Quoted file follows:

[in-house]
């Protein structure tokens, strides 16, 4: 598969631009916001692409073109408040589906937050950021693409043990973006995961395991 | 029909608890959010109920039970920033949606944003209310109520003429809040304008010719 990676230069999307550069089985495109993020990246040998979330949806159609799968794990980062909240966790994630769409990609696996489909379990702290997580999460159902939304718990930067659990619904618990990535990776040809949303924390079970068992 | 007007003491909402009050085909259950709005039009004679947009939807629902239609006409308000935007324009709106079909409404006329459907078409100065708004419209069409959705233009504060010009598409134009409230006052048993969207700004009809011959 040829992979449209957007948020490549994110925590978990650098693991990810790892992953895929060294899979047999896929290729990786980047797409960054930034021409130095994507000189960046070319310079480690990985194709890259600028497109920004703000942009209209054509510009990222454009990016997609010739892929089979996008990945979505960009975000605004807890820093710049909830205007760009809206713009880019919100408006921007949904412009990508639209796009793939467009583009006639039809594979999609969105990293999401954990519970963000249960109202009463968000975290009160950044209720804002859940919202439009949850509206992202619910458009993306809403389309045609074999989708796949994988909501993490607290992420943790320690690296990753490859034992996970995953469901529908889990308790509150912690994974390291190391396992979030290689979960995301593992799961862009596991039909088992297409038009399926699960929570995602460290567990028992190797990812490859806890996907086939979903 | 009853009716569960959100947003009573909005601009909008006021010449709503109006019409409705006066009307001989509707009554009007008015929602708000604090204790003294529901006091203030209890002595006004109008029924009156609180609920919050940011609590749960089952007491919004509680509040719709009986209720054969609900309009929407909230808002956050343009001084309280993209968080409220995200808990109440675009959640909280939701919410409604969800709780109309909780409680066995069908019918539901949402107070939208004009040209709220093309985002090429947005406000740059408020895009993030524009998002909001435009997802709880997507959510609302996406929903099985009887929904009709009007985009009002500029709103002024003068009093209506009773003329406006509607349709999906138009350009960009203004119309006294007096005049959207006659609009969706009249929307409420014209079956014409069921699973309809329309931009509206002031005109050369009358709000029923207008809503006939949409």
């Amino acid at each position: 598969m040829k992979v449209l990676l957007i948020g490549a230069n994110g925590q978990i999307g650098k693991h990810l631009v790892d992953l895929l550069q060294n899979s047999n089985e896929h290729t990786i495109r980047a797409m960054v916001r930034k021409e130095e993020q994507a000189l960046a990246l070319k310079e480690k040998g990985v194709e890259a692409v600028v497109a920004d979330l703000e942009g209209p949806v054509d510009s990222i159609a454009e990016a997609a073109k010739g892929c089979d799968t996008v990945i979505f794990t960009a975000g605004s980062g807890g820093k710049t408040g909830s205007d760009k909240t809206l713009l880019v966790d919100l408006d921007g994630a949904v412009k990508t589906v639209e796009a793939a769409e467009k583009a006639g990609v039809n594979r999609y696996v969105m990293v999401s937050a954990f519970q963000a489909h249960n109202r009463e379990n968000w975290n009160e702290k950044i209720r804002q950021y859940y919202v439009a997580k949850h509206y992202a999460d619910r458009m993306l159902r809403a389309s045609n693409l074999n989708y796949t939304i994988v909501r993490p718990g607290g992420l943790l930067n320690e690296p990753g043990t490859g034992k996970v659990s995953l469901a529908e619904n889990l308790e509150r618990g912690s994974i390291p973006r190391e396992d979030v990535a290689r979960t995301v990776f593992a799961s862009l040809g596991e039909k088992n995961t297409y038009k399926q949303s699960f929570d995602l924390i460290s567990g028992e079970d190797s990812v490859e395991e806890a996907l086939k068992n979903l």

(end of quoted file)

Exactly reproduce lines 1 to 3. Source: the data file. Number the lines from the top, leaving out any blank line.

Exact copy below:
[in-house]
């Protein structure tokens, strides 16, 4: 598969631009916001692409073109408040589906937050950021693409043990973006995961395991 | 029909608890959010109920039970920033949606944003209310109520003429809040304008010719 990676230069999307550069089985495109993020990246040998979330949806159609799968794990980062909240966790994630769409990609696996489909379990702290997580999460159902939304718990930067659990619904618990990535990776040809949303924390079970068992 | 007007003491909402009050085909259950709005039009004679947009939807629902239609006409308000935007324009709106079909409404006329459907078409100065708004419209069409959705233009504060010009598409134009409230006052048993969207700004009809011959 040829992979449209957007948020490549994110925590978990650098693991990810790892992953895929060294899979047999896929290729990786980047797409960054930034021409130095994507000189960046070319310079480690990985194709890259600028497109920004703000942009209209054509510009990222454009990016997609010739892929089979996008990945979505960009975000605004807890820093710049909830205007760009809206713009880019919100408006921007949904412009990508639209796009793939467009583009006639039809594979999609969105990293999401954990519970963000249960109202009463968000975290009160950044209720804002859940919202439009949850509206992202619910458009993306809403389309045609074999989708796949994988909501993490607290992420943790320690690296990753490859034992996970995953469901529908889990308790509150912690994974390291190391396992979030290689979960995301593992799961862009596991039909088992297409038009399926699960929570995602460290567990028992190797990812490859806890996907086939979903 | 009853009716569960959100947003009573909005601009909008006021010449709503109006019409409705006066009307001989509707009554009007008015929602708000604090204790003294529901006091203030209890002595006004109008029924009156609180609920919050940011609590749960089952007491919004509680509040719709009986209720054969609900309009929407909230808002956050343009001084309280993209968080409220995200808990109440675009959640909280939701919410409604969800709780109309909780409680066995069908019918539901949402107070939208004009040209709220093309985002090429947005406000740059408020895009993030524009998002909001435009997802709880997507959510609302996406929903099985009887929904009709009007985009009002500029709103002024003068009093209506009773003329406006509607349709999906138009350009960009203004119309006294007096005049959207006659609009969706009249929307409420014209079956014409069921699973309809329309931009509206002031005109050369009358709000029923207008809503006939949409």
């Amino acid at each position: 598969m040829k992979v449209l990676l957007i948020g490549a230069n994110g925590q978990i999307g650098k693991h990810l631009v790892d992953l895929l550069q060294n899979s047999n089985e896929h290729t990786i495109r980047a797409m960054v916001r930034k021409e130095e993020q994507a000189l960046a990246l070319k310079e480690k040998g990985v194709e890259a692409v600028v497109a920004d979330l703000e942009g209209p949806v054509d510009s990222i159609a454009e990016a997609a073109k010739g892929c089979d799968t996008v990945i979505f794990t960009a975000g605004s980062g807890g820093k710049t408040g909830s205007d760009k909240t809206l713009l880019v966790d919100l408006d921007g994630a949904v412009k990508t589906v639209e796009a793939a769409e467009k583009a006639g990609v039809n594979r999609y696996v969105m990293v999401s937050a954990f519970q963000a489909h249960n109202r009463e379990n968000w975290n009160e702290k950044i209720r804002q950021y859940y919202v439009a997580k949850h509206y992202a999460d619910r458009m993306l159902r809403a389309s045609n693409l074999n989708y796949t939304i994988v909501r993490p718990g607290g992420l943790l930067n320690e690296p990753g043990t490859g034992k996970v659990s995953l469901a529908e619904n889990l308790e509150r618990g912690s994974i390291p973006r190391e396992d979030v990535a290689r979960t995301v990776f593992a799961s862009l040809g596991e039909k088992n995961t297409y038009k399926q949303s699960f929570d995602l924390i460290s567990g028992e079970d190797s990812v490859e395991e806890a996907l086939k068992n979903l």